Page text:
diagnosed with autistic spectrum disorder complained that their
children would not be likely to show any improvement on the
language scale assessment items in an entire year.
- Teachers reported that they were concerned about the amount of
time they spent on assessment. Teachers reported spending an average of
2.5 hours per week on assessment, although the amount of time decreased
as they became familiar with the system.
To address the areas of need, revisions have been made in the frequency
and type of training offered. In addition, a committee to support children
with complex disabilities came together to design a system which will
provide teachers with more finely differentiated information about the
progress of their children.
We believe it is valuable for local agencies to test changes in ongoing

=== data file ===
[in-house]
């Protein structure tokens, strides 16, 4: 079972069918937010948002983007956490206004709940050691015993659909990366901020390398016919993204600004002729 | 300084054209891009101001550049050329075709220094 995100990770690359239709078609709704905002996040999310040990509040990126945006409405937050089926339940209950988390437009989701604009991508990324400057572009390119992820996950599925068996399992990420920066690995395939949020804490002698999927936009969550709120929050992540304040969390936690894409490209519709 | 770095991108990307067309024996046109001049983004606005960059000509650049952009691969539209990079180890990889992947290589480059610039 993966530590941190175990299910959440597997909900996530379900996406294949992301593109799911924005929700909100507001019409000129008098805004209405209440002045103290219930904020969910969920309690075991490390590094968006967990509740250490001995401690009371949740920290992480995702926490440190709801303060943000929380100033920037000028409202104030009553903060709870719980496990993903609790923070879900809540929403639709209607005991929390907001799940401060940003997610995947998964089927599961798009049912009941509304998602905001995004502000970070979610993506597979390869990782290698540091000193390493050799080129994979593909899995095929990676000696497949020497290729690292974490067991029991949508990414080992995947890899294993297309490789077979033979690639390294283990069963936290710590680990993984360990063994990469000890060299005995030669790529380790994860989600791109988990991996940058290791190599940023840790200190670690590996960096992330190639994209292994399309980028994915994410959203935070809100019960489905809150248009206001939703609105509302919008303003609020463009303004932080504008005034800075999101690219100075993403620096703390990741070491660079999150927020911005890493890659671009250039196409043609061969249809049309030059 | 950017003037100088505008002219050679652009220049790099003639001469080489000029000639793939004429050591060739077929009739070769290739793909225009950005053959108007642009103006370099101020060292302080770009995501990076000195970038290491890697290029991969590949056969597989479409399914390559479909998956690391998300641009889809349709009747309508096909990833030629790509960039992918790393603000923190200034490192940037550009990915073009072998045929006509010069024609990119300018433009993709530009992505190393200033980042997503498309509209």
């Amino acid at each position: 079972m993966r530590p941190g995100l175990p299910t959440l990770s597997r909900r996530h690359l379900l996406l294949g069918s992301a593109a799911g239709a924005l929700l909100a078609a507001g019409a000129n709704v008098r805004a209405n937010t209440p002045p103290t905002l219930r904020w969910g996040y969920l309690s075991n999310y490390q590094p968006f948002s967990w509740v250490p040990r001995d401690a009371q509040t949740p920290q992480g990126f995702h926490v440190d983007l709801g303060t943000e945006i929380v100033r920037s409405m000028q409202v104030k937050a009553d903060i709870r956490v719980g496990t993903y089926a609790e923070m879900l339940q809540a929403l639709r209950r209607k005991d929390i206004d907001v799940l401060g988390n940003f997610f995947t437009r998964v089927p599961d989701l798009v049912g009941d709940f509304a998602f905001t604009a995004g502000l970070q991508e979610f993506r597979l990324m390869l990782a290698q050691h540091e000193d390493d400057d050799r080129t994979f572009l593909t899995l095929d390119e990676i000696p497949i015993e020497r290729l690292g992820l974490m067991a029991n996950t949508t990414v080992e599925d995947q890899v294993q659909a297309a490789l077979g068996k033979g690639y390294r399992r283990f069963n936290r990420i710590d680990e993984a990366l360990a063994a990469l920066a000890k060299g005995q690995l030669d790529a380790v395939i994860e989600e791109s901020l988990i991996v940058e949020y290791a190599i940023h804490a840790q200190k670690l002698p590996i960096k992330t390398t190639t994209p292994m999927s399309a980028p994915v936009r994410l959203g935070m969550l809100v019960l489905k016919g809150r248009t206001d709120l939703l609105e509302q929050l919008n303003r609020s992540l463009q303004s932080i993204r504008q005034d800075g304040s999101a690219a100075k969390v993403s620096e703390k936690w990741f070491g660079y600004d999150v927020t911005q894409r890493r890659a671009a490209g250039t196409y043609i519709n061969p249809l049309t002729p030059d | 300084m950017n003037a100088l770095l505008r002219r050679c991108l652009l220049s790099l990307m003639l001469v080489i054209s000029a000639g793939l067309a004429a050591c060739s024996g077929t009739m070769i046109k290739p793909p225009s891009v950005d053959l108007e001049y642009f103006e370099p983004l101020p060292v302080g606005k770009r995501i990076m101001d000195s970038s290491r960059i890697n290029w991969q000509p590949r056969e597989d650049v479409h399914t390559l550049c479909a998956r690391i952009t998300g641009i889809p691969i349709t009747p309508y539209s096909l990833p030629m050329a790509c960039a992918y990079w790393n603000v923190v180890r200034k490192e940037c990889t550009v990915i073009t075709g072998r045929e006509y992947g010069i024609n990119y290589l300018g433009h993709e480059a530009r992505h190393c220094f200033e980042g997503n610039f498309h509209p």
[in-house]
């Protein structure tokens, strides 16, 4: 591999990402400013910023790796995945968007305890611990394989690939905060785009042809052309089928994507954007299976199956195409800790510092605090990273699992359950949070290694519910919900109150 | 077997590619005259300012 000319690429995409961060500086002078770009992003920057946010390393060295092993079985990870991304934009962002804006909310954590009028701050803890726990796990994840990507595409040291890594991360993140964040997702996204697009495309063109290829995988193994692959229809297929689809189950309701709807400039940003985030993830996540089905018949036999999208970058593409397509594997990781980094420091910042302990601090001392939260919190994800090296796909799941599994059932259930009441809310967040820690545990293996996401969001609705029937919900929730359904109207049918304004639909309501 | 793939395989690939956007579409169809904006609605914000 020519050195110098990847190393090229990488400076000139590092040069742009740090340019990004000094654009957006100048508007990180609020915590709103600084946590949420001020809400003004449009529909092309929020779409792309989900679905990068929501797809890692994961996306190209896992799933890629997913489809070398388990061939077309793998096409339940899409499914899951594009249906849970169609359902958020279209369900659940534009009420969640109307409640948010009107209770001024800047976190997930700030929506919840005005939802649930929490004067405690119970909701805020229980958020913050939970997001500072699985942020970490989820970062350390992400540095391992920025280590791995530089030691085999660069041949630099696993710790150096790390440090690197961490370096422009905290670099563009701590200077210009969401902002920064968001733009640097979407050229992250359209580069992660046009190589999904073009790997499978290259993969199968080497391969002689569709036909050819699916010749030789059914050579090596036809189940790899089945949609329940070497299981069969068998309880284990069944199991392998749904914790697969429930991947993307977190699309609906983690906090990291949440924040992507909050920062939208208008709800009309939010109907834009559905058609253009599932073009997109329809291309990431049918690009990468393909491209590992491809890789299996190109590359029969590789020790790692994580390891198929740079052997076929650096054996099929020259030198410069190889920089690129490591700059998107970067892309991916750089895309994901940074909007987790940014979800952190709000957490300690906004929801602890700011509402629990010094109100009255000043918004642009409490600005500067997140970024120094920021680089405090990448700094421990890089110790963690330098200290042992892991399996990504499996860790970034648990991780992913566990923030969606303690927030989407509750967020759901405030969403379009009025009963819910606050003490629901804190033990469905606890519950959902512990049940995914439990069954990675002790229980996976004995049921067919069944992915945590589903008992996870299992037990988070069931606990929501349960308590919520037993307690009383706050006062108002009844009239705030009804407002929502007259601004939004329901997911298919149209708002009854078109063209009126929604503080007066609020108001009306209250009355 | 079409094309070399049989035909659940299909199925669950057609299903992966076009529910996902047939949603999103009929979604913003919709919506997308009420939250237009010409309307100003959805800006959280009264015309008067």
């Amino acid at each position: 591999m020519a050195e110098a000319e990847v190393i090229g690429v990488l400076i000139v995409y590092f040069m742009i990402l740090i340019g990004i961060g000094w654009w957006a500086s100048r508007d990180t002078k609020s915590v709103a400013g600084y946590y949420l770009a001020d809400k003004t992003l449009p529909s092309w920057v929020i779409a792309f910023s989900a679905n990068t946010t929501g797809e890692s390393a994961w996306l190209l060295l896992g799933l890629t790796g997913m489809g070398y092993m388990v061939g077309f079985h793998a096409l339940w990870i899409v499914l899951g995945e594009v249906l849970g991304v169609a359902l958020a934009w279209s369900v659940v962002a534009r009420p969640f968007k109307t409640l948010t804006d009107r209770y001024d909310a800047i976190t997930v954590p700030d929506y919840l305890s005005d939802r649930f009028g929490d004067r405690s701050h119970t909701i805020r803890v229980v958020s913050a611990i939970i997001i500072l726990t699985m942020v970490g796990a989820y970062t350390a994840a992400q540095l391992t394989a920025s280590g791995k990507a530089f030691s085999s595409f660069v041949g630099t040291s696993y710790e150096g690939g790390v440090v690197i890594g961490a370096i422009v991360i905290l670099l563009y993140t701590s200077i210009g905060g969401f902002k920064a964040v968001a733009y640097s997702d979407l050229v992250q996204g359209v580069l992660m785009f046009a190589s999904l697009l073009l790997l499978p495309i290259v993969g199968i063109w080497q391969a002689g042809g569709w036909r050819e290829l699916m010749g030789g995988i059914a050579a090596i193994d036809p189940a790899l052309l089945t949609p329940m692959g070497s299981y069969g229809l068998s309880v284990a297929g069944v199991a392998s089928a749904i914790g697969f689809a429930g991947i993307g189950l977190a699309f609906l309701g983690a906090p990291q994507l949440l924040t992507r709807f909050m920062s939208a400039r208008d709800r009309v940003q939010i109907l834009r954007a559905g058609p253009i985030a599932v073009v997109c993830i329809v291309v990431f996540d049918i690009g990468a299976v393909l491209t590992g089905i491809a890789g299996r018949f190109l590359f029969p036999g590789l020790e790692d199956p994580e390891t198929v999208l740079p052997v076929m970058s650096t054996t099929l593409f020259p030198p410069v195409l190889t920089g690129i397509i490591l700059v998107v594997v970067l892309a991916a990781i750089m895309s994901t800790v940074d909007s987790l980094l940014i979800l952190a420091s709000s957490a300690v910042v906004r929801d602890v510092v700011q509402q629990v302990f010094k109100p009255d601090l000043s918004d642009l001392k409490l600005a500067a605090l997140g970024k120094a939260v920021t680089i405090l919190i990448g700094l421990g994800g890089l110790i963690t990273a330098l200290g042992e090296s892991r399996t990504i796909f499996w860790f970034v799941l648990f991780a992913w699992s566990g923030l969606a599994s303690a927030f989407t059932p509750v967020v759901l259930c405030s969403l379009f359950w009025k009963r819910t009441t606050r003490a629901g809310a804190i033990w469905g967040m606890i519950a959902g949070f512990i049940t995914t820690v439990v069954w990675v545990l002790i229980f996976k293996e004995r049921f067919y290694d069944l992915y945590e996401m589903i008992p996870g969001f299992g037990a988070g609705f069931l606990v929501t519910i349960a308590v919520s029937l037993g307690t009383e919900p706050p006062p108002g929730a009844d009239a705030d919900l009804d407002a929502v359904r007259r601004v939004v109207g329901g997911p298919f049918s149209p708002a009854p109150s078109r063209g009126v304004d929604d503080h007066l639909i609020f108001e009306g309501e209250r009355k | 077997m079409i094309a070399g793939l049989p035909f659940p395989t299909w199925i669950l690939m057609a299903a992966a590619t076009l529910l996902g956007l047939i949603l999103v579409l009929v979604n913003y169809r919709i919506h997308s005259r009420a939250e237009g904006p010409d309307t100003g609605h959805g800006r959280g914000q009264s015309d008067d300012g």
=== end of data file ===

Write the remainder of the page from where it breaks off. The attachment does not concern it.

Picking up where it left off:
child assessment and procedures for analyzing information on children's progress and accomplishments. Implementing new
efforts in a limited set of classrooms and centers can uncover problems
and help fine-tune your system, and contribute to more successful implementation.
Step 5 Ongoing Implementation and Problem Solving
This year, approximately 30,000 children are being assessed in the Indicators
of Success Project. We have learned a lot over the last three years. We
are continuing to work hard to build a system that will work for teachers
and children during this period of rapid expansion and implementation.
Our priorities focus on training, equipment, and continuing to communicate.
We need to be sure that staff have the computers and training they need
to use the system. To keep communication open, we set up committees on
curriculum, the MAPS assessment scale, supporting children with complex
disabilities, training, and technology.